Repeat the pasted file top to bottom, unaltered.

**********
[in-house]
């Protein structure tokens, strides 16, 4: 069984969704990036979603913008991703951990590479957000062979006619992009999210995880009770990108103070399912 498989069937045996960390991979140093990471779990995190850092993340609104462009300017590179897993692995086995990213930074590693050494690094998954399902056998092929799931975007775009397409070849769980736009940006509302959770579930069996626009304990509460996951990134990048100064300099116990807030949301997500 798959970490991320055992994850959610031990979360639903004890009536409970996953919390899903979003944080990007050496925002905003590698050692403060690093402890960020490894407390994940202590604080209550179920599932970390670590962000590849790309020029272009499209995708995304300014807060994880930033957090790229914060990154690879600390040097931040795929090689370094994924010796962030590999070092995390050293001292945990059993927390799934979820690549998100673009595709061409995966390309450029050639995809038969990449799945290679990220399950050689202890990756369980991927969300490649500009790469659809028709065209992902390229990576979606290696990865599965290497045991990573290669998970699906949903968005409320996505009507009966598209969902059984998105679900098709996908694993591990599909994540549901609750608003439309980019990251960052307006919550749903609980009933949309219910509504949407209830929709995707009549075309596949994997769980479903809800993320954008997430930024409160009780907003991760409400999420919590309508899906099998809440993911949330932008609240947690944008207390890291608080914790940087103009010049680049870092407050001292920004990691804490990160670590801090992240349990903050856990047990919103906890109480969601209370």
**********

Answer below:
[in-house]
């Protein structure tokens, strides 16, 4: 069984969704990036979603913008991703951990590479957000062979006619992009999210995880009770990108103070399912 498989069937045996960390991979140093990471779990995190850092993340609104462009300017590179897993692995086995990213930074590693050494690094998954399902056998092929799931975007775009397409070849769980736009940006509302959770579930069996626009304990509460996951990134990048100064300099116990807030949301997500 798959970490991320055992994850959610031990979360639903004890009536409970996953919390899903979003944080990007050496925002905003590698050692403060690093402890960020490894407390994940202590604080209550179920599932970390670590962000590849790309020029272009499209995708995304300014807060994880930033957090790229914060990154690879600390040097931040795929090689370094994924010796962030590999070092995390050293001292945990059993927390799934979820690549998100673009595709061409995966390309450029050639995809038969990449799945290679990220399950050689202890990756369980991927969300490649500009790469659809028709065209992902390229990576979606290696990865599965290497045991990573290669998970699906949903968005409320996505009507009966598209969902059984998105679900098709996908694993591990599909994540549901609750608003439309980019990251960052307006919550749903609980009933949309219910509504949407209830929709995707009549075309596949994997769980479903809800993320954008997430930024409160009780907003991760409400999420919590309508899906099998809440993911949330932008609240947690944008207390890291608080914790940087103009010049680049870092407050001292920004990691804490990160670590801090992240349990903050856990047990919103906890109480969601209370």